NLRB v. Noel Canning Tests the Limits of Judicial Memory: Leon Higginbotham, Spottswood Robinson and David Rabinvitz Rendered Illegitimate

Victor Williams, The Catholic University of America, Columbus School of Law


The Supreme Court’s NLRB v. Noel Canning ruling, which was ostensibly based on “historical practice,” has passed its first anniversary. The high court’s conjuring of a 3-day Senate recess minimum conjoined with a “presumptive 10-day” Senate recess rule continues to be analyzed. The practical effects of the revocations of Barack Obama’s 2012 National Labor Relations Board (NLRB) recess appointments continue to impact. However, Noel Canning’s additional revocations of Lyndon Johnson’s 1964 judicial recess appointments of labor-rights champion David Rabinovitz and civil-rights legends Leon Higginbotham, Jr. and Spottswood Robinson III have gone unnoticed. The three judicial commissions, signed by President Johnson during an eight-day intersession recess of the 88th Senate, were “rendered illegitimate” for failing Steven Breyer’s made-up “presumptive 10-day” recess rule. The NLRB’s “invalid members” were held to have issued an “invalid order” to the Noel Canning Company; so too did these three “invalid” judges issue many “invalid” decisions, orders, and judgments while pretending to be federal judges.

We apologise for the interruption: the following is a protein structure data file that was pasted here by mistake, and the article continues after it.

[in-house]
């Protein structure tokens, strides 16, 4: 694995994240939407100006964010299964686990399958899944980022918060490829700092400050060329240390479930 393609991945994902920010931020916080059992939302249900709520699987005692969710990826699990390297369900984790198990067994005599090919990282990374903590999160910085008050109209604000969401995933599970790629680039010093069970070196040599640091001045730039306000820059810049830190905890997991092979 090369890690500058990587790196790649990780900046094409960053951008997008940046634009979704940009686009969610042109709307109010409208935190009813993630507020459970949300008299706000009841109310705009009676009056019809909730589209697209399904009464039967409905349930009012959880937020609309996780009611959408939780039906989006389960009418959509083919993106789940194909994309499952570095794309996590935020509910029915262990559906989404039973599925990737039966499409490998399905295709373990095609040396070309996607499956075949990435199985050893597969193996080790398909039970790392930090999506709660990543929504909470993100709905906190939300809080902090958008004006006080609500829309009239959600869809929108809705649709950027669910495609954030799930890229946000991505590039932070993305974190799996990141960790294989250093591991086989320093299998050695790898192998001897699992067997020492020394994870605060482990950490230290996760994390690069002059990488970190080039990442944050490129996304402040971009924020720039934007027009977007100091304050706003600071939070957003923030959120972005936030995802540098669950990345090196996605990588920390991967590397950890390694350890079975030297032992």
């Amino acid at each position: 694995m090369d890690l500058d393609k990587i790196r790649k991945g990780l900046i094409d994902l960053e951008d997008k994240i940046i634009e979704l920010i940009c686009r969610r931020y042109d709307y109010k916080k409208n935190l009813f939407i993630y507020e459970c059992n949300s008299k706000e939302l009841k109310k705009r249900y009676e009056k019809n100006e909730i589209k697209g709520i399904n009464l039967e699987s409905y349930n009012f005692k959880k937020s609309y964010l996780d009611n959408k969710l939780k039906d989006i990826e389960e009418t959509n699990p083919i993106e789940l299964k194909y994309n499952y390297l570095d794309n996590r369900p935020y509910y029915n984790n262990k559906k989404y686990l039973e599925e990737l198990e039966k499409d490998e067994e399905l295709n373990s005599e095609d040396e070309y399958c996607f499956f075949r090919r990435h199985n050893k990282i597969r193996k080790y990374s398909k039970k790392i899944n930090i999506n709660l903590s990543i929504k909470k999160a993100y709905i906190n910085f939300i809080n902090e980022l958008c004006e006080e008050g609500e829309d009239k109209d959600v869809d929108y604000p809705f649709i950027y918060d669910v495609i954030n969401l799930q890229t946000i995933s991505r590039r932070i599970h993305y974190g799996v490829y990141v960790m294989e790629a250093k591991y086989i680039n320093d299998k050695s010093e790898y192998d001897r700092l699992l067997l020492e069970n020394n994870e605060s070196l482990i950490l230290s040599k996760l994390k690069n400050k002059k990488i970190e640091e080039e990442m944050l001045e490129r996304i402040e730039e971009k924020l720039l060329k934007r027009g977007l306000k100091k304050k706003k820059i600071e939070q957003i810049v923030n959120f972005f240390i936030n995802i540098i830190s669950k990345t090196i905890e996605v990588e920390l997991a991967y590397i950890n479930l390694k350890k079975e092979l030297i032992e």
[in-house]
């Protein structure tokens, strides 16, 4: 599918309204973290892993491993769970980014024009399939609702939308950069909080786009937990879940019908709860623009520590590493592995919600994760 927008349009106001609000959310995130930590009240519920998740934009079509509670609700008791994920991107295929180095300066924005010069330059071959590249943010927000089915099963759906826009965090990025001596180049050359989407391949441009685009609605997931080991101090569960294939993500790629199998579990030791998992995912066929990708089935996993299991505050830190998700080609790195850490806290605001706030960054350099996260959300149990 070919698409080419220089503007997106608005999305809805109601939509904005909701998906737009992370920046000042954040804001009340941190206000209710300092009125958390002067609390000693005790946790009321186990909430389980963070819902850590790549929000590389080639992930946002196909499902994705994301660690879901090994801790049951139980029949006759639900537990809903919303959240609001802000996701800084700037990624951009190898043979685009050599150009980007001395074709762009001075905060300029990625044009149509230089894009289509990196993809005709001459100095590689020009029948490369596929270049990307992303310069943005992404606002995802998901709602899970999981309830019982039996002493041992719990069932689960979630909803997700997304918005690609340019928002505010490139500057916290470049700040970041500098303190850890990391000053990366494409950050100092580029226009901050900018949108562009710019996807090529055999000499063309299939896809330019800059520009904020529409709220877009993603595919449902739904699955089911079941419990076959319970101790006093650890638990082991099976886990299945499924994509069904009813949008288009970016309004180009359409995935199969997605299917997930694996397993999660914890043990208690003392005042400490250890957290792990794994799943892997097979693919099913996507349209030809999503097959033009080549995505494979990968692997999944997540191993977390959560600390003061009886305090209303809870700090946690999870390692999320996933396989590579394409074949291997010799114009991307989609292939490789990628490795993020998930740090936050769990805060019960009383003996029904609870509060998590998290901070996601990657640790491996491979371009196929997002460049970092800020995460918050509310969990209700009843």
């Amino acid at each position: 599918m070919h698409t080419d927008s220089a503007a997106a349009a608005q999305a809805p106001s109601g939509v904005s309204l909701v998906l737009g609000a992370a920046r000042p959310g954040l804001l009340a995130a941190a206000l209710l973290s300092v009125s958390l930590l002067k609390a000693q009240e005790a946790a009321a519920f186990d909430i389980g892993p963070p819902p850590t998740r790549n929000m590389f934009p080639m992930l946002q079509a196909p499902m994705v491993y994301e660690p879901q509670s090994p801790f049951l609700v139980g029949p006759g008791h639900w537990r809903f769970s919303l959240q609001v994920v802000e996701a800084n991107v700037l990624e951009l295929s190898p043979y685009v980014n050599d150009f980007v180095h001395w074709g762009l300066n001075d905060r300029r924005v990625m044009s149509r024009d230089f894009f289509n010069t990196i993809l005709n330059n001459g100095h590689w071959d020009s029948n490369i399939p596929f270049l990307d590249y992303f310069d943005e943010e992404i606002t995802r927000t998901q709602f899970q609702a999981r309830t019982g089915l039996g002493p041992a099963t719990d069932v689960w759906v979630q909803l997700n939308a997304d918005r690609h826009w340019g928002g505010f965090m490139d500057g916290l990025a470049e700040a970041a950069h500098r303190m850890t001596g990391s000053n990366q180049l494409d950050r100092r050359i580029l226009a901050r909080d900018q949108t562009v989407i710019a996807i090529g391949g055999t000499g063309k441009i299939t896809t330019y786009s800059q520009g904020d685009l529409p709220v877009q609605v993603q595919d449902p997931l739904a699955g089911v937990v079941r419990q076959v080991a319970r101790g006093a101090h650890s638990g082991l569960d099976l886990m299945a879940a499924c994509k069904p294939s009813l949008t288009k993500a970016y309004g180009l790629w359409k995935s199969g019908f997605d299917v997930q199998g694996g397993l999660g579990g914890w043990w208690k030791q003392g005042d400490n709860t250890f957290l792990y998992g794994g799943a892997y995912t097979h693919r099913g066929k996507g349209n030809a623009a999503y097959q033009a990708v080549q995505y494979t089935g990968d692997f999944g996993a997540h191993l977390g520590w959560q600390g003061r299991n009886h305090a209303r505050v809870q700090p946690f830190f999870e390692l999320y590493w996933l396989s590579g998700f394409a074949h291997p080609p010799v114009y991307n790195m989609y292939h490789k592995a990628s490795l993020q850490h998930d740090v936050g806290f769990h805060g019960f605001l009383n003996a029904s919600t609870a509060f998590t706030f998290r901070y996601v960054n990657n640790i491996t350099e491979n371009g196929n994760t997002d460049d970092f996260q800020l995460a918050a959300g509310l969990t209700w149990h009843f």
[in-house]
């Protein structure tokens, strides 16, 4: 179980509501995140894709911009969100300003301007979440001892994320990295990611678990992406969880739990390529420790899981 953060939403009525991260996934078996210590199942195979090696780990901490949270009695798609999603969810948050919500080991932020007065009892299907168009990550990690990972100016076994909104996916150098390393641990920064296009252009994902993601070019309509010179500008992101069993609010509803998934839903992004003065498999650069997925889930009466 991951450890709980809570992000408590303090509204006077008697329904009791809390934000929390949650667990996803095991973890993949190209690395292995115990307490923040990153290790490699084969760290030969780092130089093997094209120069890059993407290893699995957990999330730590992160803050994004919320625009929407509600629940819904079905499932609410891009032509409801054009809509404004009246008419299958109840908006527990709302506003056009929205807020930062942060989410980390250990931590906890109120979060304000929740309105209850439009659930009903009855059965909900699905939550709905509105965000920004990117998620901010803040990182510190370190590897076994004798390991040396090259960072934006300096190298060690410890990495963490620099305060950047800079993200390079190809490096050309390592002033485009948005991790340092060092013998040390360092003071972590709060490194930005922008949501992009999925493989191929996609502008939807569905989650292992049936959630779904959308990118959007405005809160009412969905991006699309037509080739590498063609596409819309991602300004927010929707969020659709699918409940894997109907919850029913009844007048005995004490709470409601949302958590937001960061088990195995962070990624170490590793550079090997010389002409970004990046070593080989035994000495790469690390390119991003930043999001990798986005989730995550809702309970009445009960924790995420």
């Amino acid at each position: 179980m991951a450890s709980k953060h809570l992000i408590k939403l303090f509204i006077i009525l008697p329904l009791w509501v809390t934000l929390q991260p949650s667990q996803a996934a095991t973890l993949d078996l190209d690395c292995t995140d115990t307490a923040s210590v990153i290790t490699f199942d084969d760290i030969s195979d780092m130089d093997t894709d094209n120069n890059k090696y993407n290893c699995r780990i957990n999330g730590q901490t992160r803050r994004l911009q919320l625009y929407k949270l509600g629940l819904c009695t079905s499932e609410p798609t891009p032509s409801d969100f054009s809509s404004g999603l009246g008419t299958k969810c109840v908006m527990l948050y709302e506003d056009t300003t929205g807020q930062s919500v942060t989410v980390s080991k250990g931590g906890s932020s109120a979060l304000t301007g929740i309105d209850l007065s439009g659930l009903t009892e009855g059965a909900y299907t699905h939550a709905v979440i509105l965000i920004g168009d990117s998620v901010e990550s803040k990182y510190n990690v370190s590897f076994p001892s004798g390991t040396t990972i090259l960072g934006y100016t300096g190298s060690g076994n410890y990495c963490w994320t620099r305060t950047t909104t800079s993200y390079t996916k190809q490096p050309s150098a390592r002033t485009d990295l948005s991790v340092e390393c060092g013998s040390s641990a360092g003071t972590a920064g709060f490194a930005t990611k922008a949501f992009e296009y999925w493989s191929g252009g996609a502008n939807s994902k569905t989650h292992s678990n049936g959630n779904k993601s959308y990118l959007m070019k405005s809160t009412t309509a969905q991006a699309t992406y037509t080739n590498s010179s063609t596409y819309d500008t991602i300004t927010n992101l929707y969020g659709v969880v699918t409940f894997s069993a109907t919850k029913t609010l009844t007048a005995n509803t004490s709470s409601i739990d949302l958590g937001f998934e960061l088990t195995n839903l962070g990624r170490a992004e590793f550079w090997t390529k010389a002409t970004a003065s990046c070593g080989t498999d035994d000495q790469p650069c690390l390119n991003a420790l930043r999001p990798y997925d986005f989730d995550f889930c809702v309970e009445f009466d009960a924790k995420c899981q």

This is of some significant consequence. In a 2004 analysis of court challenges to recess appointed federal judges, Professor Edward Hartnett explained: “To conclude that recess appointments to Article III courts are unconstitutional would mean that [the president] making the appointments violated the Constitution. It would also mean that every one of those judges did so as well.” Noel Canning forever tarnished the judicial legacies of the famed Leon Higginbotham and Spottswood Robinson and cancelled the judicial career of David Rabinovitz, best known in the organized-labor community.